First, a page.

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Carey Walls, a Purdue student and Indiana NAACP Youth and College president, said he wanted to meet with other member of Purdue’s NAACP chapter after receiving Daniels email, two days after the group called for a public apology. He said he would reserve comment until then.

Audrey Ruple, chair of the University Senate’s Equity and Diversity Committee, said she was “grateful to President Daniels for his statement.”

“I am sure this will have a positive impact on our efforts to address the issues surrounding diversity and inclusion at Purdue University and in our greater community,” Ruple said.

The full text of Purdue President Mitch Daniels' letter

“To my fellow Boilermakers,

“I retract and apologize for a figure of speech I used in a recent impromptu dialogue with students.  My reference was in praise of a specific individual and the unique and exciting possibility of bringing that particular individual to Purdue.  I wasn’t talking about any group or making generalizations. The word in question was ill chosen and imprecise and, in retrospect, too capable of being misunderstood.  I accept accountability for the poor judgment involved.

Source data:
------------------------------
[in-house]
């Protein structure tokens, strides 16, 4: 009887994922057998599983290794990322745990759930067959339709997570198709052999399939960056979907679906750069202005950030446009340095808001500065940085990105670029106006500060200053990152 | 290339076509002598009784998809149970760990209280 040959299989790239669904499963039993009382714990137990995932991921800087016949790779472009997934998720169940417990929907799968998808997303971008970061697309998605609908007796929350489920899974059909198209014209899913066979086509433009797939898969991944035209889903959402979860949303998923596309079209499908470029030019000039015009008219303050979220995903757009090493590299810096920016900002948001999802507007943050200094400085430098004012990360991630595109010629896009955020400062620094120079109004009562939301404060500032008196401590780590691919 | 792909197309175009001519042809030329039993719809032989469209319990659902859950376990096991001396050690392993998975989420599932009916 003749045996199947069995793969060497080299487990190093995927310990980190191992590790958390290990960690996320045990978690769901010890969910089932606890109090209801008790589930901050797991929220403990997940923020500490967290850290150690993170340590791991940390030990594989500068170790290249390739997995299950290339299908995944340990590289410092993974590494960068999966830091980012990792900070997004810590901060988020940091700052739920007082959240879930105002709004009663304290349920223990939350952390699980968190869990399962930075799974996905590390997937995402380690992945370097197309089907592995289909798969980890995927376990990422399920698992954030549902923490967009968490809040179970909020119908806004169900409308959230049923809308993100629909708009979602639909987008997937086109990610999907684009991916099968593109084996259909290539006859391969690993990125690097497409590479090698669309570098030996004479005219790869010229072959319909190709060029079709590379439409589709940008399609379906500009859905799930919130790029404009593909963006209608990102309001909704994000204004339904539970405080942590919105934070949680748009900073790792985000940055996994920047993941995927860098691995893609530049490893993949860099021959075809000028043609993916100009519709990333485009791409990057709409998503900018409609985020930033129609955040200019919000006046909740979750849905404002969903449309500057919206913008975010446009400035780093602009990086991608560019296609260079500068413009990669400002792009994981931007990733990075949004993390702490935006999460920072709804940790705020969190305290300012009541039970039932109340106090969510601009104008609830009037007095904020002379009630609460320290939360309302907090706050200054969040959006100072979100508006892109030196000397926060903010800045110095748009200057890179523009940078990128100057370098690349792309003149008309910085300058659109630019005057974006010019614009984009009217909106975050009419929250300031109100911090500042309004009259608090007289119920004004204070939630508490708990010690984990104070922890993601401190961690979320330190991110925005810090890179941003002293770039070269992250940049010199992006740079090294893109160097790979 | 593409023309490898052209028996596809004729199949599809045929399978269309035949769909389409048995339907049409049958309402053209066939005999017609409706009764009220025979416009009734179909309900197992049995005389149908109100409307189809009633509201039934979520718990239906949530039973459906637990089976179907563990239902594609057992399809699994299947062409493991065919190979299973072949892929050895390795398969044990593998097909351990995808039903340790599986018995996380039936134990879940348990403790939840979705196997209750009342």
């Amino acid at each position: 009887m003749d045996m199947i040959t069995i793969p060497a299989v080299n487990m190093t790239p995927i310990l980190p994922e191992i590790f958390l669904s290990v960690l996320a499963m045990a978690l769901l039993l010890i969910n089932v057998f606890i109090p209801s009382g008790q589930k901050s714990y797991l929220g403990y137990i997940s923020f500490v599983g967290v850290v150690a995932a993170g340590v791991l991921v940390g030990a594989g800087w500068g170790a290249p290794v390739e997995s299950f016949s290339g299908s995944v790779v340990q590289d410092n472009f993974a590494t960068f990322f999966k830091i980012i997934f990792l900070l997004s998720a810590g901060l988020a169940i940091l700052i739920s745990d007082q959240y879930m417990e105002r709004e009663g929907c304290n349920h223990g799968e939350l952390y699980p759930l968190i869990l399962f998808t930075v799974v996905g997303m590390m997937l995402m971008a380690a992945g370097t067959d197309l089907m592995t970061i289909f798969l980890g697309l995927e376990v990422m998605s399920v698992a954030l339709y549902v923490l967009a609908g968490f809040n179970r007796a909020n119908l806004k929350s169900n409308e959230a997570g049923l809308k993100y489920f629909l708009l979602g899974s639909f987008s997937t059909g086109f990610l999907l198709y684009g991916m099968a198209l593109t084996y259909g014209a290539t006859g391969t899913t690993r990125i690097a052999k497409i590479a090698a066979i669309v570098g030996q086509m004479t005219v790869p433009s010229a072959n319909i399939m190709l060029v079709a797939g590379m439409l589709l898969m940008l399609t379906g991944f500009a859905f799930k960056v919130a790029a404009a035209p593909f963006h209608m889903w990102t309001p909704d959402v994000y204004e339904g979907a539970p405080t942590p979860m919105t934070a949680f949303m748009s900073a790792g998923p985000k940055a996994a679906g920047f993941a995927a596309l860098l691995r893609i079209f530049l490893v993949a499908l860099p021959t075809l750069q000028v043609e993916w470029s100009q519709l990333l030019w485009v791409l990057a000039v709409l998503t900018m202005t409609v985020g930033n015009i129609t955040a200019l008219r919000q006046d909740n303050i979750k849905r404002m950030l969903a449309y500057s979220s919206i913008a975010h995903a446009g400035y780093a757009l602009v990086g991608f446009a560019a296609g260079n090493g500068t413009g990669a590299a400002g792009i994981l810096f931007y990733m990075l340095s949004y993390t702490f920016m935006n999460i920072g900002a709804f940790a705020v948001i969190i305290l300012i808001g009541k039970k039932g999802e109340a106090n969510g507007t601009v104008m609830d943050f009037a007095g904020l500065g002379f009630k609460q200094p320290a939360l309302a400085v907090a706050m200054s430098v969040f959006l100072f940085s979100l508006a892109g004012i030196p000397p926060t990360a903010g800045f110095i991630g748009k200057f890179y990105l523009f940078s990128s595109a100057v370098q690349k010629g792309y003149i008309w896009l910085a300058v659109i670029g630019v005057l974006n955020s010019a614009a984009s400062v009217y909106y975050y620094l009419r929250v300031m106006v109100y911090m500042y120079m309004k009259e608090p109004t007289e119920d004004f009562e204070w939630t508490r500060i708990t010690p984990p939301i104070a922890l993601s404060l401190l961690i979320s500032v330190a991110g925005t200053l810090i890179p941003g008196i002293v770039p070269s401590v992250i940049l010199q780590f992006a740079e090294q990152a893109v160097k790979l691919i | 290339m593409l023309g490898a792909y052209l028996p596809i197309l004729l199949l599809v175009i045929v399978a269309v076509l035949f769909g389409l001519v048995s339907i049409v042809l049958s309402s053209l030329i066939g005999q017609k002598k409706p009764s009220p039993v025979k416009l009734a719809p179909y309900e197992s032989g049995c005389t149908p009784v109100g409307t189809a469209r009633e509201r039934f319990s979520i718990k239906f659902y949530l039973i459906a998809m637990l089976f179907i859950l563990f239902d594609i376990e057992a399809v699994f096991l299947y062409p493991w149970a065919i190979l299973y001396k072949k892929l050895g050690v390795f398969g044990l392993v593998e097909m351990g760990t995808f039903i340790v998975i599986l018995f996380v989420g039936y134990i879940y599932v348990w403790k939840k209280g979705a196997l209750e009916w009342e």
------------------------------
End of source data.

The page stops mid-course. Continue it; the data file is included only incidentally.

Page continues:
“To be clear, I sincerely believe that individuals of every race and ethnicity are capable of and demonstrate academic excellence and achieve top recognition in all of the academic disciplines. I also recognize that more needs to be done to recruit, support and encourage individuals from groups that have been historically underrepresented in higher education. My word choice, as clumsy as it was, was an expression of my excitement with the progress of one such effort.

“While I am reviewing past judgment calls, I regret not making some kind of statement at the time of the CVS incident that precipitated the impromptu dialogue and therefore the misunderstanding.  It would have been possible to express the genuine concern we all felt without condemning prematurely any individual or local business establishment before the facts were known.  That was a misjudgment on my part and a lesson for the future.  Sincerely, Mitch.”

Follow reporter Dave Bangert on Twitter: @davebangert

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This article originally appeared on Lafayette Journal & Courier: Purdue president apologizes for calling black scholar ‘rarest creature in America’